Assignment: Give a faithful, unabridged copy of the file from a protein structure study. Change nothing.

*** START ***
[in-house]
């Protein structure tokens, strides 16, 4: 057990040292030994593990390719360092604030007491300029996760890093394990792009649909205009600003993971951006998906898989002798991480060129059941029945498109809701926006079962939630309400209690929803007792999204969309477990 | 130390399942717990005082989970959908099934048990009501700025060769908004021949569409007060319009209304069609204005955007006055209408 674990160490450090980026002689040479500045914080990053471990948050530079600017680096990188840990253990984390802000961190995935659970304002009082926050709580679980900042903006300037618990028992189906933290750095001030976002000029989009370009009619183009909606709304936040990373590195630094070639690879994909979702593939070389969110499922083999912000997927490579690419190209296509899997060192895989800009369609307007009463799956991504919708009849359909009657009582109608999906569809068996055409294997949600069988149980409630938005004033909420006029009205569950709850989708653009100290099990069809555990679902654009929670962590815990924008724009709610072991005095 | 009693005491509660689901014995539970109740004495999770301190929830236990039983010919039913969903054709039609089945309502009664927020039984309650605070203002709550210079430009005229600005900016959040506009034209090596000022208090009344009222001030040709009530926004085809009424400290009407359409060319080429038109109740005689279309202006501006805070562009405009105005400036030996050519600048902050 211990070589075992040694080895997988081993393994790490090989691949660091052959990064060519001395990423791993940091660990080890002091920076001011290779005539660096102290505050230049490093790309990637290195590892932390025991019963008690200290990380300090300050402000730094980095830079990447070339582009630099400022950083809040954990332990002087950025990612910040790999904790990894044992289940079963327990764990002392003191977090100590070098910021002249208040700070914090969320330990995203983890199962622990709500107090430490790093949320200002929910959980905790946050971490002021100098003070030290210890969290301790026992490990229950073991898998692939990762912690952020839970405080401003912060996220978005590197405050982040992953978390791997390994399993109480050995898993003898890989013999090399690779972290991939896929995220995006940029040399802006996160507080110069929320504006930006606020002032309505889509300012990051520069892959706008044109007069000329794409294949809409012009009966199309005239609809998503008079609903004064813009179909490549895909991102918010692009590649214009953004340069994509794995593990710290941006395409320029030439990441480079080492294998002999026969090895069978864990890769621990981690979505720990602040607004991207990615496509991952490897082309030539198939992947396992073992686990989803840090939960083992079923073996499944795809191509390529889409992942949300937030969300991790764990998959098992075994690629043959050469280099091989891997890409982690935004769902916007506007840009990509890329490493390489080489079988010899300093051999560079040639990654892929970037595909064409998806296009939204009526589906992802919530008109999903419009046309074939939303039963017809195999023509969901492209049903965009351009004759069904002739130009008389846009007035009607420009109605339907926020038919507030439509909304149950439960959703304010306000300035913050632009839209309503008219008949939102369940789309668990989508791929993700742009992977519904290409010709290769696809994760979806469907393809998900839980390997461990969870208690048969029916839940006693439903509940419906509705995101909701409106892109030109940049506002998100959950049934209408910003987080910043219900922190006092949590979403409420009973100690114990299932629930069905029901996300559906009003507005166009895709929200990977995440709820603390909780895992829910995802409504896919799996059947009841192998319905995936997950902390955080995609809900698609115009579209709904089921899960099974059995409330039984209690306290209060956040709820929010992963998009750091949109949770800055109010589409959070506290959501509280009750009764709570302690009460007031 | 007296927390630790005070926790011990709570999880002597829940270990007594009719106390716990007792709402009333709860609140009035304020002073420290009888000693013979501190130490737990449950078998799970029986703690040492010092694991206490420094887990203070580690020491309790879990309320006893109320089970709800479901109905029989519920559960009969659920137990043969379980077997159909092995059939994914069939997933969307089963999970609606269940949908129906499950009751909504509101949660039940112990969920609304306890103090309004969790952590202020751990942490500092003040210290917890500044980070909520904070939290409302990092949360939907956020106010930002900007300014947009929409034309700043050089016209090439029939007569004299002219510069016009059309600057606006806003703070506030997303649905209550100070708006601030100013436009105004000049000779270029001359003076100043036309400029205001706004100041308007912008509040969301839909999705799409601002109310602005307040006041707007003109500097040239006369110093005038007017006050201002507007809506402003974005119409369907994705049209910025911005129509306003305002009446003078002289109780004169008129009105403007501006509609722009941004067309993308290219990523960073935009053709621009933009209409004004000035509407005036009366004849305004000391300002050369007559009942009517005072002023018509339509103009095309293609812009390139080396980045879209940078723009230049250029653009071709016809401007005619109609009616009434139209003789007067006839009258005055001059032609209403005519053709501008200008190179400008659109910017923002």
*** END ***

[in-house]
């Protein structure tokens, strides 16, 4: 057990040292030994593990390719360092604030007491300029996760890093394990792009649909205009600003993971951006998906898989002798991480060129059941029945498109809701926006079962939630309400209690929803007792999204969309477990 | 130390399942717990005082989970959908099934048990009501700025060769908004021949569409007060319009209304069609204005955007006055209408 674990160490450090980026002689040479500045914080990053471990948050530079600017680096990188840990253990984390802000961190995935659970304002009082926050709580679980900042903006300037618990028992189906933290750095001030976002000029989009370009009619183009909606709304936040990373590195630094070639690879994909979702593939070389969110499922083999912000997927490579690419190209296509899997060192895989800009369609307007009463799956991504919708009849359909009657009582109608999906569809068996055409294997949600069988149980409630938005004033909420006029009205569950709850989708653009100290099990069809555990679902654009929670962590815990924008724009709610072991005095 | 009693005491509660689901014995539970109740004495999770301190929830236990039983010919039913969903054709039609089945309502009664927020039984309650605070203002709550210079430009005229600005900016959040506009034209090596000022208090009344009222001030040709009530926004085809009424400290009407359409060319080429038109109740005689279309202006501006805070562009405009105005400036030996050519600048902050 211990070589075992040694080895997988081993393994790490090989691949660091052959990064060519001395990423791993940091660990080890002091920076001011290779005539660096102290505050230049490093790309990637290195590892932390025991019963008690200290990380300090300050402000730094980095830079990447070339582009630099400022950083809040954990332990002087950025990612910040790999904790990894044992289940079963327990764990002392003191977090100590070098910021002249208040700070914090969320330990995203983890199962622990709500107090430490790093949320200002929910959980905790946050971490002021100098003070030290210890969290301790026992490990229950073991898998692939990762912690952020839970405080401003912060996220978005590197405050982040992953978390791997390994399993109480050995898993003898890989013999090399690779972290991939896929995220995006940029040399802006996160507080110069929320504006930006606020002032309505889509300012990051520069892959706008044109007069000329794409294949809409012009009966199309005239609809998503008079609903004064813009179909490549895909991102918010692009590649214009953004340069994509794995593990710290941006395409320029030439990441480079080492294998002999026969090895069978864990890769621990981690979505720990602040607004991207990615496509991952490897082309030539198939992947396992073992686990989803840090939960083992079923073996499944795809191509390529889409992942949300937030969300991790764990998959098992075994690629043959050469280099091989891997890409982690935004769902916007506007840009990509890329490493390489080489079988010899300093051999560079040639990654892929970037595909064409998806296009939204009526589906992802919530008109999903419009046309074939939303039963017809195999023509969901492209049903965009351009004759069904002739130009008389846009007035009607420009109605339907926020038919507030439509909304149950439960959703304010306000300035913050632009839209309503008219008949939102369940789309668990989508791929993700742009992977519904290409010709290769696809994760979806469907393809998900839980390997461990969870208690048969029916839940006693439903509940419906509705995101909701409106892109030109940049506002998100959950049934209408910003987080910043219900922190006092949590979403409420009973100690114990299932629930069905029901996300559906009003507005166009895709929200990977995440709820603390909780895992829910995802409504896919799996059947009841192998319905995936997950902390955080995609809900698609115009579209709904089921899960099974059995409330039984209690306290209060956040709820929010992963998009750091949109949770800055109010589409959070506290959501509280009750009764709570302690009460007031 | 007296927390630790005070926790011990709570999880002597829940270990007594009719106390716990007792709402009333709860609140009035304020002073420290009888000693013979501190130490737990449950078998799970029986703690040492010092694991206490420094887990203070580690020491309790879990309320006893109320089970709800479901109905029989519920559960009969659920137990043969379980077997159909092995059939994914069939997933969307089963999970609606269940949908129906499950009751909504509101949660039940112990969920609304306890103090309004969790952590202020751990942490500092003040210290917890500044980070909520904070939290409302990092949360939907956020106010930002900007300014947009929409034309700043050089016209090439029939007569004299002219510069016009059309600057606006806003703070506030997303649905209550100070708006601030100013436009105004000049000779270029001359003076100043036309400029205001706004100041308007912008509040969301839909999705799409601002109310602005307040006041707007003109500097040239006369110093005038007017006050201002507007809506402003974005119409369907994705049209910025911005129509306003305002009446003078002289109780004169008129009105403007501006509609722009941004067309993308290219990523960073935009053709621009933009209409004004000035509407005036009366004849305004000391300002050369007559009942009517005072002023018509339509103009095309293609812009390139080396980045879209940078723009230049250029653009071709016809401007005619109609009616009434139209003789007067006839009258005055001059032609209403005519053709501008200008190179400008659109910017923002």